Darius Sollohub, an assistant professor of architecture at New Jersey Institute of Technology (NJIT), who along with his students has worked to revitalize towns and cities across the state, was named Educator of the Year by the Northern New Jersey District Council of the Urban Land Institute.
The institute cited Sollohub for his dedication to responsible land use and for helping communities plan for smart growth.
“The award recognizes Darius for being in at the forefront of planning a better future for the residents of New Jersey,” said Richard F.X. Johnson, chairman of the Northern New Jersey District Council of the Urban Land Institute. The institute is a nonprofit group that strives to provide responsible leadership in the use of land.
Sollohub, 44, of Glen Ridge, is associate director of a master’s degree program in infrastructure planning at the New Jersey School of Architecture at NJIT. As part of the degree requirements, students in the program help redesign cities and towns in ways that reduce sprawl and pollution. Since 1999, Sollohub, along with other NJIT professors, has supervised students who have worked to suggest ways to improve Riverside, Pleasantville, Lincoln Park, Jersey City, Newark and, most recently, Paterson. Their work has ranged from devising plans to redesign main streets, to offering parking alternatives, to revamping housing stocks to promoting the growth of “transit villages” -- neighborhoods that are anchored by light rails, train stations and other forms of mass transit.
Currently, Sollohub is leading a two-year study to identify the best practices of parking management and architectural-development strategies in downtown locations, especially around train stations. His work was awarded a highly competitive matching grant from the Urban Land Institute’s national organization. The study is being conducted by a multidisciplinary team of faculty and staff from NJIT, working along with Rutgers University’s Voorhees Transportation Policy Institute and the Urban Land Institute.
In Paterson, Sollohub’s students are working on their most ambitious project, which began as a transit village study but has grown to include plans to revitalize the city’s housing, transportation and cultural assets, said Sollohub. When complete, the grant will have supported the work of six studio classes, several focus groups and community meetings as well as an important polling research by the Eagleton Institute of Politics, Rutgers University.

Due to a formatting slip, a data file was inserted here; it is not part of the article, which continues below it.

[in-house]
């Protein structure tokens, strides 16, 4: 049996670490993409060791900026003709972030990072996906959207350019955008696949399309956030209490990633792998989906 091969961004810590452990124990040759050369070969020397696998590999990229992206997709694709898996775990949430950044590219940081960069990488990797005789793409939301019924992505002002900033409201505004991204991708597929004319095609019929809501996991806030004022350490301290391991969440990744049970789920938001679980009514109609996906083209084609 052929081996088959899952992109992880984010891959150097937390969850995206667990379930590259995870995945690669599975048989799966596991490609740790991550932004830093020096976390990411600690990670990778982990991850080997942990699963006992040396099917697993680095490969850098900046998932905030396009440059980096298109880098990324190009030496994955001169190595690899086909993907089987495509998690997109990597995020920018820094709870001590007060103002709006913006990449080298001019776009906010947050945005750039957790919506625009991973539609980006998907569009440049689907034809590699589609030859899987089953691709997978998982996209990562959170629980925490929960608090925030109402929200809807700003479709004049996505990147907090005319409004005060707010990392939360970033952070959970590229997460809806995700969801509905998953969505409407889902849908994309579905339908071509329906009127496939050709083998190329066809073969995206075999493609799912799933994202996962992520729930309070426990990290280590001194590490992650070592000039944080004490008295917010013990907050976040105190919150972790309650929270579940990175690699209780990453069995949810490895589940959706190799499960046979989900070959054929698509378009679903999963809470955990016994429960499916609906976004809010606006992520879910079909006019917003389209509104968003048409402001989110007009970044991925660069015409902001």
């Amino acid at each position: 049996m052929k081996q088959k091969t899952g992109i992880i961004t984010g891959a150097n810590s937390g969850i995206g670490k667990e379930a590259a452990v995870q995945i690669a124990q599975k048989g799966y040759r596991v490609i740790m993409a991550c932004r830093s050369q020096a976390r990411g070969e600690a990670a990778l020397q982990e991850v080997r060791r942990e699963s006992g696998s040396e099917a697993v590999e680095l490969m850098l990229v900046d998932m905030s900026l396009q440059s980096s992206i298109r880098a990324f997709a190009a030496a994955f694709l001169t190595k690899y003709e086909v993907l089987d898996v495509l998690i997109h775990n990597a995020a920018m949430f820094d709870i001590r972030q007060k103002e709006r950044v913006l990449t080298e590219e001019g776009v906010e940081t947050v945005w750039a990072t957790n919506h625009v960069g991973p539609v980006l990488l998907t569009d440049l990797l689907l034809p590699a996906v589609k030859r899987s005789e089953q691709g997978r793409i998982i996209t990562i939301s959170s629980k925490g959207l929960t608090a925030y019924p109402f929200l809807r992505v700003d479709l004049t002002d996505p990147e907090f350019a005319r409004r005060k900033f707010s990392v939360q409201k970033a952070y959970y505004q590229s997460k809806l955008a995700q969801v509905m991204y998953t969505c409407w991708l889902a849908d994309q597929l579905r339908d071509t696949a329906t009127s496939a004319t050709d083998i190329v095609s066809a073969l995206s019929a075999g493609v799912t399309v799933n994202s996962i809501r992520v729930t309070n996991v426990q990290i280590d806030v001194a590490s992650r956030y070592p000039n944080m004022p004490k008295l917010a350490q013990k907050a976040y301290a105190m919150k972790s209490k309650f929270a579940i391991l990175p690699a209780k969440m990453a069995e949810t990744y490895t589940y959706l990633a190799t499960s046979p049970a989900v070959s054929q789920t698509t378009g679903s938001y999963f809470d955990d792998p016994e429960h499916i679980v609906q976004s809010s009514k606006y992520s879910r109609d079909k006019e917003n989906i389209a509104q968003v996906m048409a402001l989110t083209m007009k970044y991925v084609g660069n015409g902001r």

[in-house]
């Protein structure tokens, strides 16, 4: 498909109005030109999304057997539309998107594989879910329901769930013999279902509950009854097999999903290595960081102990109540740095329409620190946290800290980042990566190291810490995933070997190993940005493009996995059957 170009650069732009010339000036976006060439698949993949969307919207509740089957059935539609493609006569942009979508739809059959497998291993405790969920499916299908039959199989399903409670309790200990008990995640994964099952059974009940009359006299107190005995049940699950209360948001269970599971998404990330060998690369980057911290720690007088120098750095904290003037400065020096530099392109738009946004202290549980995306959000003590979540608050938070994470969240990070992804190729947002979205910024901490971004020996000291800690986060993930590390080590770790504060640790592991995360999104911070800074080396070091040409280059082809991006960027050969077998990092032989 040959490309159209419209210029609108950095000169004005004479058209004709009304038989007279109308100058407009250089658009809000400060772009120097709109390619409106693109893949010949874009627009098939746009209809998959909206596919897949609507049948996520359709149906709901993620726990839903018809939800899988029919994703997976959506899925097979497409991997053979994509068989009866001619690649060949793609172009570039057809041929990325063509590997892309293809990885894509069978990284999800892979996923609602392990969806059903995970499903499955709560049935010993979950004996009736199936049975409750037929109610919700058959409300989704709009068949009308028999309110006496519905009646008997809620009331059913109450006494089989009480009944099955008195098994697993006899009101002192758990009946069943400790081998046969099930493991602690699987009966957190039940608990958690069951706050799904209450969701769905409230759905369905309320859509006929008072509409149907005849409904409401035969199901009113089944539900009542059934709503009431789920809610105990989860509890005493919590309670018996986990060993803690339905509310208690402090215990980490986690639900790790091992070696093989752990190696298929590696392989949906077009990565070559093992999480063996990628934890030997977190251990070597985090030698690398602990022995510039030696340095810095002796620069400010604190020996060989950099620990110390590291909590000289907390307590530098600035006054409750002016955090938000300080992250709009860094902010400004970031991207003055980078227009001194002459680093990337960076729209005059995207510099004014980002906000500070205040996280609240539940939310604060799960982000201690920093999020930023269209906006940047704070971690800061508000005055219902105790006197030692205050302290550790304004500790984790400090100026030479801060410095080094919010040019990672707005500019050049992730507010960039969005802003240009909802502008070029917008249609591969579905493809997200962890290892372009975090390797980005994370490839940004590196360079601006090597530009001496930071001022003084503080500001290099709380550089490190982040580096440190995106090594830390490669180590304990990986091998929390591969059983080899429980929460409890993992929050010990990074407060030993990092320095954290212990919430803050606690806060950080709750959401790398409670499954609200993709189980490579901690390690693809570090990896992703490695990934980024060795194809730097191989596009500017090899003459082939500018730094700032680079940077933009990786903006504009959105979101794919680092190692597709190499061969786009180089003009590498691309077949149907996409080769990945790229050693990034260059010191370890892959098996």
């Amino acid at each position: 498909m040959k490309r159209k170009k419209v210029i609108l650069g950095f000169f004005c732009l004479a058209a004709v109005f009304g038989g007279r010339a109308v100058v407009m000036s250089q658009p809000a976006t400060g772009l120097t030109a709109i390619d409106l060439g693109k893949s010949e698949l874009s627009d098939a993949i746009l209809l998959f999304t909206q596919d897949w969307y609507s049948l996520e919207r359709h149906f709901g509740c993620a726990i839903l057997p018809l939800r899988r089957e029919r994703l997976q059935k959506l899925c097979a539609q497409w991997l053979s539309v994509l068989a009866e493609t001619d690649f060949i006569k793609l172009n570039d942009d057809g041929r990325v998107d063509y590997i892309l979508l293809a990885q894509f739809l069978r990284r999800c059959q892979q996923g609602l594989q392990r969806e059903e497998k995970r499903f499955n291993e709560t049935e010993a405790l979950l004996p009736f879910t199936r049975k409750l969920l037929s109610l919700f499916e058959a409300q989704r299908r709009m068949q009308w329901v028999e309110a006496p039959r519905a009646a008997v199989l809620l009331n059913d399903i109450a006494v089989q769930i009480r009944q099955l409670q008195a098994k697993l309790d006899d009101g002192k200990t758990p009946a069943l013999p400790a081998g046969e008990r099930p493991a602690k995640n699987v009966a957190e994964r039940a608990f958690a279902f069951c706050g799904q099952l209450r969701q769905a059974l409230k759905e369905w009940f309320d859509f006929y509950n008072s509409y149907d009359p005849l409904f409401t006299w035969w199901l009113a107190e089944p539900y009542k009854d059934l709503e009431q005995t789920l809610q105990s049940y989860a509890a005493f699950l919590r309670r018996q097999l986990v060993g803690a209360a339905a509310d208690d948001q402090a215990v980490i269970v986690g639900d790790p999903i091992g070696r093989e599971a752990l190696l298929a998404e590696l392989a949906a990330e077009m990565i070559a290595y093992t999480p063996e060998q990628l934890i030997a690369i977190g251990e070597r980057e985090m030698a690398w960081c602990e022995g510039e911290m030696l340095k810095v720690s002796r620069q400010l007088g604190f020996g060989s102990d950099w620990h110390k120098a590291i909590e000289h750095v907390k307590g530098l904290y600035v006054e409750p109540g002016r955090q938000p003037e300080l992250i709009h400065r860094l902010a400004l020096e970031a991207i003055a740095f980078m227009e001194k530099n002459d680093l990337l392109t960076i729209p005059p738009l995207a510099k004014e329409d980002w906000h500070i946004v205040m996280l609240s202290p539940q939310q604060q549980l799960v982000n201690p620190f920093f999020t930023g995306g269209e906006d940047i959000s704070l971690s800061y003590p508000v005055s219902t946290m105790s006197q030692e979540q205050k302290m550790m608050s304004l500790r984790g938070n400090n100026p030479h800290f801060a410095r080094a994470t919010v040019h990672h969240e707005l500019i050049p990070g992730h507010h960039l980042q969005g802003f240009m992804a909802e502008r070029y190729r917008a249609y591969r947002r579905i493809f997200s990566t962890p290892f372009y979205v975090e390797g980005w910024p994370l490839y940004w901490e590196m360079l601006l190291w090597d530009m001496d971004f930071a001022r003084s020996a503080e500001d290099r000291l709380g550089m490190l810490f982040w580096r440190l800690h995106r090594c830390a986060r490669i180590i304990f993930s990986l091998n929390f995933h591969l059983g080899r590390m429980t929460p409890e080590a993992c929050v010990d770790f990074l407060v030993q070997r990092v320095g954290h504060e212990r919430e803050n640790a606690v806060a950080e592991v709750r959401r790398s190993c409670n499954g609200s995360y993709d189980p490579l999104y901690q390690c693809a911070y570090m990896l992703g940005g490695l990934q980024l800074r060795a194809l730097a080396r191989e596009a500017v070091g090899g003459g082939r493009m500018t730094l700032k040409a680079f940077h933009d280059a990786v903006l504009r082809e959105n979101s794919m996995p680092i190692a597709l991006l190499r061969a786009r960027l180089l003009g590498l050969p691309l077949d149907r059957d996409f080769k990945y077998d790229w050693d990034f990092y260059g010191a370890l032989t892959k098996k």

Sollohub’s work in Paterson has not gone unnoticed by the state. Because of Sollohub’s work, the New Jersey School of Architecture at NJIT was asked to help select a firm that, once chosen, will redesign the Great Falls State Park. The school is currently administering a design competition for the New Jersey State Council on the Arts and the Department of Environmental Protection, which will award $10 million to the firm chosen to design a new 7.5 acre park. The school is helping to administer a competition and select a firm for a $10 million design-revitalization project in Trenton.
“It is part of my mission to help architecture students learn to talk to and communicate well with people who live in communities,” said Sollohub. “These projects force our students to deal directly with real people and real issues in cities and town and to devise solutions to complex urban problems. The students gain valuable experience in the complexities and benefits of urban redevelopment while providing communities with fresh perspectives on how to grow smart for a better future.”